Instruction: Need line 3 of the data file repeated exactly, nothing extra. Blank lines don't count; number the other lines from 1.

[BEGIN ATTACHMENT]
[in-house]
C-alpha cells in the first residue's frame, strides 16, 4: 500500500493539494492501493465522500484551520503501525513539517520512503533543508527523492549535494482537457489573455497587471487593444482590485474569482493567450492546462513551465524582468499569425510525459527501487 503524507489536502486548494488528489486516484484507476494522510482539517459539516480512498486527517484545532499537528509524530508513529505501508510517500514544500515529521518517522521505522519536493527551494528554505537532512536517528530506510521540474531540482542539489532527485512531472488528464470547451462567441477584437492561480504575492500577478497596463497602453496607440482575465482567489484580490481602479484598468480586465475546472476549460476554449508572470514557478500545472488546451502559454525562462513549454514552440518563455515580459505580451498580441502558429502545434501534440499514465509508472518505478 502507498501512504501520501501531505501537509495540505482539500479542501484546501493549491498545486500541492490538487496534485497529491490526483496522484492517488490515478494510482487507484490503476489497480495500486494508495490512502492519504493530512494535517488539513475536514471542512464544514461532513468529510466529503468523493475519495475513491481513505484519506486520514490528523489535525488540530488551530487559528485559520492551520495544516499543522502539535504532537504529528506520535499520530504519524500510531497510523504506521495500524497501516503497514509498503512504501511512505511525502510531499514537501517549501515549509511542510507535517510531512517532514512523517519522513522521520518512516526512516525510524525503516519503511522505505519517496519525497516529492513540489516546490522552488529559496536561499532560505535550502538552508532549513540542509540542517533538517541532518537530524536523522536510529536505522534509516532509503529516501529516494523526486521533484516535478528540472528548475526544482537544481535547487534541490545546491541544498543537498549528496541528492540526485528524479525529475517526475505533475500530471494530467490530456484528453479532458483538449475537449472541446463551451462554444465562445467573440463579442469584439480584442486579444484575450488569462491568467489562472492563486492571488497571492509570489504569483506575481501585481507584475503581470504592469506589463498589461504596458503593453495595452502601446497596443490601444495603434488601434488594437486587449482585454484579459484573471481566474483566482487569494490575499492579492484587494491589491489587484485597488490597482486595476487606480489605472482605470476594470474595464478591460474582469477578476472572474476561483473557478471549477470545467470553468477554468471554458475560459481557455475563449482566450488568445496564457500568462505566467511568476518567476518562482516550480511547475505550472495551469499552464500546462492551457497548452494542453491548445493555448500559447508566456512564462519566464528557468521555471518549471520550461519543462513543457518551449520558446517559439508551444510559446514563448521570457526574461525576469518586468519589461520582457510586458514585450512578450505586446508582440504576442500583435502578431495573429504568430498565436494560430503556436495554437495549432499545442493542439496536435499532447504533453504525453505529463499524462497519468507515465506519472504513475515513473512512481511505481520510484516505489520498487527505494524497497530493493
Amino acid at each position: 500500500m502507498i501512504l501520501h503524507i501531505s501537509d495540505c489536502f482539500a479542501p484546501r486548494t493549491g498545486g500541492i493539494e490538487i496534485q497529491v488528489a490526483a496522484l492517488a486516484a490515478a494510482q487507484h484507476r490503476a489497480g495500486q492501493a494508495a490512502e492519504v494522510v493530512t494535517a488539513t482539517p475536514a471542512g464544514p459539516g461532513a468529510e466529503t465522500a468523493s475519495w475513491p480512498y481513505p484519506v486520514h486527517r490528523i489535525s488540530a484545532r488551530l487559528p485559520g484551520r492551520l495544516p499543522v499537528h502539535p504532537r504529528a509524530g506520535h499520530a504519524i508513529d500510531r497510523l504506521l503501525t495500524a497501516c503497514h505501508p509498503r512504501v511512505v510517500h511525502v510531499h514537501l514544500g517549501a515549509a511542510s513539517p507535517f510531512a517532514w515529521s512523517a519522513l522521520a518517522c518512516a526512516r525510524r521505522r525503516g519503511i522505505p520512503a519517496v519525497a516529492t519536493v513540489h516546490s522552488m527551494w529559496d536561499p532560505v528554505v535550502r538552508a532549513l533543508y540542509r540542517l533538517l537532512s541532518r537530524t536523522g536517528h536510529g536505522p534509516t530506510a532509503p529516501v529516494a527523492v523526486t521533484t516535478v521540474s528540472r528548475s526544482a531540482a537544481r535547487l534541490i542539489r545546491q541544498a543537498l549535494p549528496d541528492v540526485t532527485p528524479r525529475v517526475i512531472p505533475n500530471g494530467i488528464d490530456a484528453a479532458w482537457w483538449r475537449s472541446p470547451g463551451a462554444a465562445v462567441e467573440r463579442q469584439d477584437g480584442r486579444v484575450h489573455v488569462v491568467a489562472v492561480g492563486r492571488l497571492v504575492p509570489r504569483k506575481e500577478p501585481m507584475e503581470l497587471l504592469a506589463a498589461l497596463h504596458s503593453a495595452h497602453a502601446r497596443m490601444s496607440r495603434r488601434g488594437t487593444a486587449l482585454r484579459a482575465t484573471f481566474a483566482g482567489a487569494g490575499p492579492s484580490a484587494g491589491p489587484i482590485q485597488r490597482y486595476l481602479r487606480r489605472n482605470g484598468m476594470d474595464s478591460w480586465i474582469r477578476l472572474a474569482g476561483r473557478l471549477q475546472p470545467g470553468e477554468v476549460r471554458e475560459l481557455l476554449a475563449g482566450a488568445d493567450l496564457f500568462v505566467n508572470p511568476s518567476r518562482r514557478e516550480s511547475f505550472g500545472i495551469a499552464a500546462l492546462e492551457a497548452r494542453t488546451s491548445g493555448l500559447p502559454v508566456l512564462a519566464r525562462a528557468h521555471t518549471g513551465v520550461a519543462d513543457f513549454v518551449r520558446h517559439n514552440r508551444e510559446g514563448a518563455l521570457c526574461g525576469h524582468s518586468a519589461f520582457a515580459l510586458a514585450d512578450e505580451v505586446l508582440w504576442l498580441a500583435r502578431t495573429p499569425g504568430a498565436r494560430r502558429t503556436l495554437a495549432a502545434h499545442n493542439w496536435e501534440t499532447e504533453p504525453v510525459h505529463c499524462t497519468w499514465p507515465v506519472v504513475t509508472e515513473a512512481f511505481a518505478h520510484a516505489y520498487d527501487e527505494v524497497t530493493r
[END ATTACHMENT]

Amino acid at each position: 500500500m502507498i501512504l501520501h503524507i501531505s501537509d495540505c489536502f482539500a479542501p484546501r486548494t493549491g498545486g500541492i493539494e490538487i496534485q497529491v488528489a490526483a496522484l492517488a486516484a490515478a494510482q487507484h484507476r490503476a489497480g495500486q492501493a494508495a490512502e492519504v494522510v493530512t494535517a488539513t482539517p475536514a471542512g464544514p459539516g461532513a468529510e466529503t465522500a468523493s475519495w475513491p480512498y481513505p484519506v486520514h486527517r490528523i489535525s488540530a484545532r488551530l487559528p485559520g484551520r492551520l495544516p499543522v499537528h502539535p504532537r504529528a509524530g506520535h499520530a504519524i508513529d500510531r497510523l504506521l503501525t495500524a497501516c503497514h505501508p509498503r512504501v511512505v510517500h511525502v510531499h514537501l514544500g517549501a515549509a511542510s513539517p507535517f510531512a517532514w515529521s512523517a519522513l522521520a518517522c518512516a526512516r525510524r521505522r525503516g519503511i522505505p520512503a519517496v519525497a516529492t519536493v513540489h516546490s522552488m527551494w529559496d536561499p532560505v528554505v535550502r538552508a532549513l533543508y540542509r540542517l533538517l537532512s541532518r537530524t536523522g536517528h536510529g536505522p534509516t530506510a532509503p529516501v529516494a527523492v523526486t521533484t516535478v521540474s528540472r528548475s526544482a531540482a537544481r535547487l534541490i542539489r545546491q541544498a543537498l549535494p549528496d541528492v540526485t532527485p528524479r525529475v517526475i512531472p505533475n500530471g494530467i488528464d490530456a484528453a479532458w482537457w483538449r475537449s472541446p470547451g463551451a462554444a465562445v462567441e467573440r463579442q469584439d477584437g480584442r486579444v484575450h489573455v488569462v491568467a489562472v492561480g492563486r492571488l497571492v504575492p509570489r504569483k506575481e500577478p501585481m507584475e503581470l497587471l504592469a506589463a498589461l497596463h504596458s503593453a495595452h497602453a502601446r497596443m490601444s496607440r495603434r488601434g488594437t487593444a486587449l482585454r484579459a482575465t484573471f481566474a483566482g482567489a487569494g490575499p492579492s484580490a484587494g491589491p489587484i482590485q485597488r490597482y486595476l481602479r487606480r489605472n482605470g484598468m476594470d474595464s478591460w480586465i474582469r477578476l472572474a474569482g476561483r473557478l471549477q475546472p470545467g470553468e477554468v476549460r471554458e475560459l481557455l476554449a475563449g482566450a488568445d493567450l496564457f500568462v505566467n508572470p511568476s518567476r518562482r514557478e516550480s511547475f505550472g500545472i495551469a499552464a500546462l492546462e492551457a497548452r494542453t488546451s491548445g493555448l500559447p502559454v508566456l512564462a519566464r525562462a528557468h521555471t518549471g513551465v520550461a519543462d513543457f513549454v518551449r520558446h517559439n514552440r508551444e510559446g514563448a518563455l521570457c526574461g525576469h524582468s518586468a519589461f520582457a515580459l510586458a514585450d512578450e505580451v505586446l508582440w504576442l498580441a500583435r502578431t495573429p499569425g504568430a498565436r494560430r502558429t503556436l495554437a495549432a502545434h499545442n493542439w496536435e501534440t499532447e504533453p504525453v510525459h505529463c499524462t497519468w499514465p507515465v506519472v504513475t509508472e515513473a512512481f511505481a518505478h520510484a516505489y520498487d527501487e527505494v524497497t530493493r